Human Rights Watch has criticised "life-threatening" conditions in Egyptian prisons, saying it has independently recorded nine deaths in custody since mid-2013.
The New York-based group said in a press release published on Wednesday that detainees seem to have died "after being tortured or physically abused."
It also documented that many died due to "overcrowded cells" or lack of "adequate medical care for serious ailments."
"Yet the authorities have taken no serious steps either to improve detention conditions or to independently investigate detainees’ deaths," it said.
HRW said that such conditions violate the Egyptian constitution.
Commenting on the report, interior ministry spokesman Hani Abdel-Latif told Reuters on Wednesday that "such talk has no basis in truth."
"This is very strange talk and hasn't been said anywhere else before," he added.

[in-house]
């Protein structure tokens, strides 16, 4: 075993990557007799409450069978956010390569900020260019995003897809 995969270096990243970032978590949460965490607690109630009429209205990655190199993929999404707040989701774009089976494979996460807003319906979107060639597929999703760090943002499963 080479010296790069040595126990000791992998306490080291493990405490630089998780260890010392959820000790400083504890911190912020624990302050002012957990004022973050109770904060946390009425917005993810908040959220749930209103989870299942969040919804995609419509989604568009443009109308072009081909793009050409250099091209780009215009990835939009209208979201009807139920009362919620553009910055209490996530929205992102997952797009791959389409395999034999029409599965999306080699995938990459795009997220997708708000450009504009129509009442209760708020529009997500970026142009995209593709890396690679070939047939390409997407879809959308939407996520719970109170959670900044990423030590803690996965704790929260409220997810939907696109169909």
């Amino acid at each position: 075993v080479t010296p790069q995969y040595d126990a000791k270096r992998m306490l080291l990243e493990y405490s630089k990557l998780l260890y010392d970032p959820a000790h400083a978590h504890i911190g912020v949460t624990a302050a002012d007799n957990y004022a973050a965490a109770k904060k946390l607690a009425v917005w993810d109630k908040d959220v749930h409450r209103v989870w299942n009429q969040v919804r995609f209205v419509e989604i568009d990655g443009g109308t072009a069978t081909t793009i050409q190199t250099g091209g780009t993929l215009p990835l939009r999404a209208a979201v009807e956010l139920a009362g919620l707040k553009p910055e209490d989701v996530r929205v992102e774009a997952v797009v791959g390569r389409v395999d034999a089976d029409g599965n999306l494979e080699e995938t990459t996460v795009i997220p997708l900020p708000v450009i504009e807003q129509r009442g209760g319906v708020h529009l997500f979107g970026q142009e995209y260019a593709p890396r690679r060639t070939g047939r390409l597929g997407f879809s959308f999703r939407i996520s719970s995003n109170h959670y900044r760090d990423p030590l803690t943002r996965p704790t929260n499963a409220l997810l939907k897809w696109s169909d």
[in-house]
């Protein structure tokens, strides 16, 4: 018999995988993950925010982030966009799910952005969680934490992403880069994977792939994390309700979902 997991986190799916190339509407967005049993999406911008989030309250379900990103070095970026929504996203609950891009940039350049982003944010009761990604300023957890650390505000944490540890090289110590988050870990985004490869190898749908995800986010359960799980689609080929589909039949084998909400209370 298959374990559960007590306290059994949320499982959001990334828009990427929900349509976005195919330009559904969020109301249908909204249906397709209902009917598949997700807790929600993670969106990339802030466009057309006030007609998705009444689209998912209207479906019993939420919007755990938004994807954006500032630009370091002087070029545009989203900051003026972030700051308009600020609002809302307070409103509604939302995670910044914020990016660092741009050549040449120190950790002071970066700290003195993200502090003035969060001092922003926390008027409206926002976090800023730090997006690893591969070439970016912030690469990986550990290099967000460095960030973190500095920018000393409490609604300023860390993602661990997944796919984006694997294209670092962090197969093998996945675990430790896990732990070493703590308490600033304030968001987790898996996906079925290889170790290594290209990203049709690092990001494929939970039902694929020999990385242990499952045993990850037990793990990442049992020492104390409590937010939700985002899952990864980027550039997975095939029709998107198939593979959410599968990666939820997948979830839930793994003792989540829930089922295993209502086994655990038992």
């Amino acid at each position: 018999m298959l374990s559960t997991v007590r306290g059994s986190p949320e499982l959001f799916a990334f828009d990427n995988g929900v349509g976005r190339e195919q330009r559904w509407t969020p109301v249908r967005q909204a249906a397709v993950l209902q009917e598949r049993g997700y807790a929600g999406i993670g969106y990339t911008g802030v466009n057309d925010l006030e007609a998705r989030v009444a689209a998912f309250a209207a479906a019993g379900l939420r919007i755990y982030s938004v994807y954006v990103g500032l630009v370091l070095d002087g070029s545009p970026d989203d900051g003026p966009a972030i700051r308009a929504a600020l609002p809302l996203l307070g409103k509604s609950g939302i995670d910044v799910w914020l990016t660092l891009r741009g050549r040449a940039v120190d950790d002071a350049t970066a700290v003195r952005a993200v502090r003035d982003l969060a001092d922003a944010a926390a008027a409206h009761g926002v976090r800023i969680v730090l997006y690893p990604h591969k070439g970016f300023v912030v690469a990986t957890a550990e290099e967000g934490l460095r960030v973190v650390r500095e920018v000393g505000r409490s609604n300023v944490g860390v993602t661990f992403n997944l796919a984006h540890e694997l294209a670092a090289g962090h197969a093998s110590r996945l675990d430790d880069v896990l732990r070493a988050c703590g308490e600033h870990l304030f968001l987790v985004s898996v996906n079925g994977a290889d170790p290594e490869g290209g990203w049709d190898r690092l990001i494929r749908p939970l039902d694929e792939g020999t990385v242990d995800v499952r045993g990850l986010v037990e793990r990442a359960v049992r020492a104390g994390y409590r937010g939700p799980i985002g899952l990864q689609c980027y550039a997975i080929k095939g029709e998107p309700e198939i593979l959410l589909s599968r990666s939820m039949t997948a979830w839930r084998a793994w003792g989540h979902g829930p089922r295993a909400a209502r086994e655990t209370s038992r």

In its report, HRW cites other fatality figures documented by Egyptian groups, including the Nadeem Center for the Rehabilitation of Victims of Violence, which found at least 35 people dead in custody, mostly in police stations, between early June and early September 2014.
Nadeem identified a cause of death in 15 of these cases, out of which 13 involved overcrowding or lack of medical care, while two involved physical abuse.
HRW has also criticised the increasing number of arrests and lengthy preventative detentions in Egypt, particularly after the passing of a controversial protest law that has seen hundreds arrested nationwide.
In the press release, it narrated the case of three people who died in prison from beating, lack of life-saving medical care and continued detention despite terminal illness.